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Yes, tape it. It helps. I've done it without taping and it's not the end of the world but not as clean.

Pretty rough getting a new paddle in February. Gonna be a while before you can try it out.

Alan
 
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Cut and glued my new werner journey yesterday. I think it might be marginally heavier than the Black Bart bent shaft Alan gave me. However, it is still pretty light. Probably won't get to use it until the end of May, but hoping maybe the year will be early this year.
 
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Sweet! Hope you like it.

I find mine to be very well balanced so the swing weight feels low. Increasingly that is more important to me than overall weight.
 
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Sweet! Hope you like it.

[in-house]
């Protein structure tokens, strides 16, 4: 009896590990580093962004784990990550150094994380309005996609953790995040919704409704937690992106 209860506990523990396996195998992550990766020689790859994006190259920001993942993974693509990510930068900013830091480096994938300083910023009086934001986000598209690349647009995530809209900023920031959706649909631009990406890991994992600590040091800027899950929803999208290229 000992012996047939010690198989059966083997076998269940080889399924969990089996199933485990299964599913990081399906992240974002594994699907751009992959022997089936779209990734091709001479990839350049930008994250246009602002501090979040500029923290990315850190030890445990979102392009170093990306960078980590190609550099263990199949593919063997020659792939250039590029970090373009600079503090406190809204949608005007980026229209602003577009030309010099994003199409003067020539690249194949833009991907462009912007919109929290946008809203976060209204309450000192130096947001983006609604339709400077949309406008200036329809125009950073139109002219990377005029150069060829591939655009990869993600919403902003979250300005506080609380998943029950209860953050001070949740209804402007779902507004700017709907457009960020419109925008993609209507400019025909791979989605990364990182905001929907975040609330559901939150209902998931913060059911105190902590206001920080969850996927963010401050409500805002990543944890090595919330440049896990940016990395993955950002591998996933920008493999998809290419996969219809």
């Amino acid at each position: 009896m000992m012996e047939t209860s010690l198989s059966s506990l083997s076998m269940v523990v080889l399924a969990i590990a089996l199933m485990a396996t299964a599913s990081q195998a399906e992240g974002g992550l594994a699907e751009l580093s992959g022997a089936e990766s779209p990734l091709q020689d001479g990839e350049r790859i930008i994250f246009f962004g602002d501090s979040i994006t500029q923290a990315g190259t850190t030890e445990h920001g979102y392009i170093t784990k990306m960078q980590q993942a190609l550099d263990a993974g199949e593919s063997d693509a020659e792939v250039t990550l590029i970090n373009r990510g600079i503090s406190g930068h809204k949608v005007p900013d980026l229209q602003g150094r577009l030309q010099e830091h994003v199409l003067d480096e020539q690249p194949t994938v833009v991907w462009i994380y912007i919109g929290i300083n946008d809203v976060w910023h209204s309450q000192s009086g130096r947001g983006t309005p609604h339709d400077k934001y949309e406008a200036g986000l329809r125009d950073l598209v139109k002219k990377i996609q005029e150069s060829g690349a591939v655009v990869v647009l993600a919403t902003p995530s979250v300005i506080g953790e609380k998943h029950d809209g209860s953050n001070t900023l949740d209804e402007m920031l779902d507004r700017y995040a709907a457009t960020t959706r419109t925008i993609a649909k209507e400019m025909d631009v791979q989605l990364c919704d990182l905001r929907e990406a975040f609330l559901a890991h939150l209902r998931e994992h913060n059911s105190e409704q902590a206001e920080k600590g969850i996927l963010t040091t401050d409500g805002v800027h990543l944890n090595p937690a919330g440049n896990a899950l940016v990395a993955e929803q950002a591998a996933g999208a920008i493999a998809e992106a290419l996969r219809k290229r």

I find mine to be very well balanced so the swing weight feels low. Increasingly that is more important to me than overall weight.
Could you give a little more details on what you consider proper balance for a canoe paddle. I think Steve from Old Mustache adds weight to his paddle handle to get "proper balance". https://www.oldmustachecanoepaddles.com/ I have not used any of his paddles but some paddles feel better then others and it is not all about the weight. Where should the balance point be? Center of lower hand?
 

Glenn MacGrady

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Where should the balance point be? Center of lower hand?

Different people hold their lower hand in different places on different paddles, depending on paddle type and length, plus lots of paddlers move their lower hand up or down the shaft of the same paddle for different propulsion and turning maneuvers. So, the lower hand can't be used universally as the balance point.

A more usual balance point would be the spot where the blade merges into the shaft. The kind of paddle I like will either balance at the merge point or be slightly blade light there—how much blade light may depend on the length of the paddle. I do not like any paddle to be blade heavy at the merge point. Blade heavy paddles have too much swing weight and are too tiring for me.